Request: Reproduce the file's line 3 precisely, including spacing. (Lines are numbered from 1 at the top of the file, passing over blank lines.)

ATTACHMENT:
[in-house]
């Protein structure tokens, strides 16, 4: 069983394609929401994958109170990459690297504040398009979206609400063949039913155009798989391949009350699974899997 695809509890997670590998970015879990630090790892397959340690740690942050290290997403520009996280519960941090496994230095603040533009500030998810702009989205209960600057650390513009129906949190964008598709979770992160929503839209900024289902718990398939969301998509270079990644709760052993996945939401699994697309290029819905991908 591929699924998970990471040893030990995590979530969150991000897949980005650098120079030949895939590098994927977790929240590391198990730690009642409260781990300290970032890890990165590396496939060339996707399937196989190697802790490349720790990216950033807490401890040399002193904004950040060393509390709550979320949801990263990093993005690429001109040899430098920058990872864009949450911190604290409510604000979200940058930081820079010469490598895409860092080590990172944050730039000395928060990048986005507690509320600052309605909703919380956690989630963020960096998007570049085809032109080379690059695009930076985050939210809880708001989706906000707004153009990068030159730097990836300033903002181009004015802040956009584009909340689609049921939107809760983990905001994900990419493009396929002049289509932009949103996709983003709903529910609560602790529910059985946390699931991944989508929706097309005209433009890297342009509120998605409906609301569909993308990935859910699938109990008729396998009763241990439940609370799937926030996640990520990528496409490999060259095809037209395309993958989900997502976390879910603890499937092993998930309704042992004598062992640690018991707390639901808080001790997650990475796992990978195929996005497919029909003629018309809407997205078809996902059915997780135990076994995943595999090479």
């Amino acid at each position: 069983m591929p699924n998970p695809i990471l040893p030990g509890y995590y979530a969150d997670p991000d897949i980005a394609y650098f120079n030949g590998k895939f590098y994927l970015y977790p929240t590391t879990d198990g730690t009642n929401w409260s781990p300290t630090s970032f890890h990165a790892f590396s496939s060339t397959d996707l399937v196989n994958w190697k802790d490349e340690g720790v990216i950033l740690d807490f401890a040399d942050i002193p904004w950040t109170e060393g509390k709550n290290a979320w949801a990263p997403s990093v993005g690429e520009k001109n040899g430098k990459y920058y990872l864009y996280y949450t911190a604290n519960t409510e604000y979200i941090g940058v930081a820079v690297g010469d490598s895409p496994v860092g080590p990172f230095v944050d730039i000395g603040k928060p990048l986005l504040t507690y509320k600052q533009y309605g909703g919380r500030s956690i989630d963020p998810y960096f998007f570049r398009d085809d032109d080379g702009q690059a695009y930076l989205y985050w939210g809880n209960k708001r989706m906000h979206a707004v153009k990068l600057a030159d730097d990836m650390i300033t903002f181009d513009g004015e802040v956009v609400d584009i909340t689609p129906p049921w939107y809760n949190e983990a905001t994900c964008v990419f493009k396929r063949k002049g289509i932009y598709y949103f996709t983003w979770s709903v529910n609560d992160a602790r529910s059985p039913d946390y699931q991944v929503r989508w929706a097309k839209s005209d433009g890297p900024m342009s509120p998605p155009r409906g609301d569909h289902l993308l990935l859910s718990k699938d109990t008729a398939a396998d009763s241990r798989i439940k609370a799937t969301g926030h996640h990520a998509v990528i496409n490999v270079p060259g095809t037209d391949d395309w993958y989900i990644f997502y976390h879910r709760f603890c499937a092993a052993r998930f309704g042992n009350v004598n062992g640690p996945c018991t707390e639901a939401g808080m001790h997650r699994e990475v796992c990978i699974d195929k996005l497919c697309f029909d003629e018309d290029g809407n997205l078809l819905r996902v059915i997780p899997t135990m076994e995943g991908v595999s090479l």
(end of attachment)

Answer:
């Amino acid at each position: 069983m591929p699924n998970p695809i990471l040893p030990g509890y995590y979530a969150d997670p991000d897949i980005a394609y650098f120079n030949g590998k895939f590098y994927l970015y977790p929240t590391t879990d198990g730690t009642n929401w409260s781990p300290t630090s970032f890890h990165a790892f590396s496939s060339t397959d996707l399937v196989n994958w190697k802790d490349e340690g720790v990216i950033l740690d807490f401890a040399d942050i002193p904004w950040t109170e060393g509390k709550n290290a979320w949801a990263p997403s990093v993005g690429e520009k001109n040899g430098k990459y920058y990872l864009y996280y949450t911190a604290n519960t409510e604000y979200i941090g940058v930081a820079v690297g010469d490598s895409p496994v860092g080590p990172f230095v944050d730039i000395g603040k928060p990048l986005l504040t507690y509320k600052q533009y309605g909703g919380r500030s956690i989630d963020p998810y960096f998007f570049r398009d085809d032109d080379g702009q690059a695009y930076l989205y985050w939210g809880n209960k708001r989706m906000h979206a707004v153009k990068l600057a030159d730097d990836m650390i300033t903002f181009d513009g004015e802040v956009v609400d584009i909340t689609p129906p049921w939107y809760n949190e983990a905001t994900c964008v990419f493009k396929r063949k002049g289509i932009y598709y949103f996709t983003w979770s709903v529910n609560d992160a602790r529910s059985p039913d946390y699931q991944v929503r989508w929706a097309k839209s005209d433009g890297p900024m342009s509120p998605p155009r409906g609301d569909h289902l993308l990935l859910s718990k699938d109990t008729a398939a396998d009763s241990r798989i439940k609370a799937t969301g926030h996640h990520a998509v990528i496409n490999v270079p060259g095809t037209d391949d395309w993958y989900i990644f997502y976390h879910r709760f603890c499937a092993a052993r998930f309704g042992n009350v004598n062992g640690p996945c018991t707390e639901a939401g808080m001790h997650r699994e990475v796992c990978i699974d195929k996005l497919c697309f029909d003629e018309d290029g809407n997205l078809l819905r996902v059915i997780p899997t135990m076994e995943g991908v595999s090479l």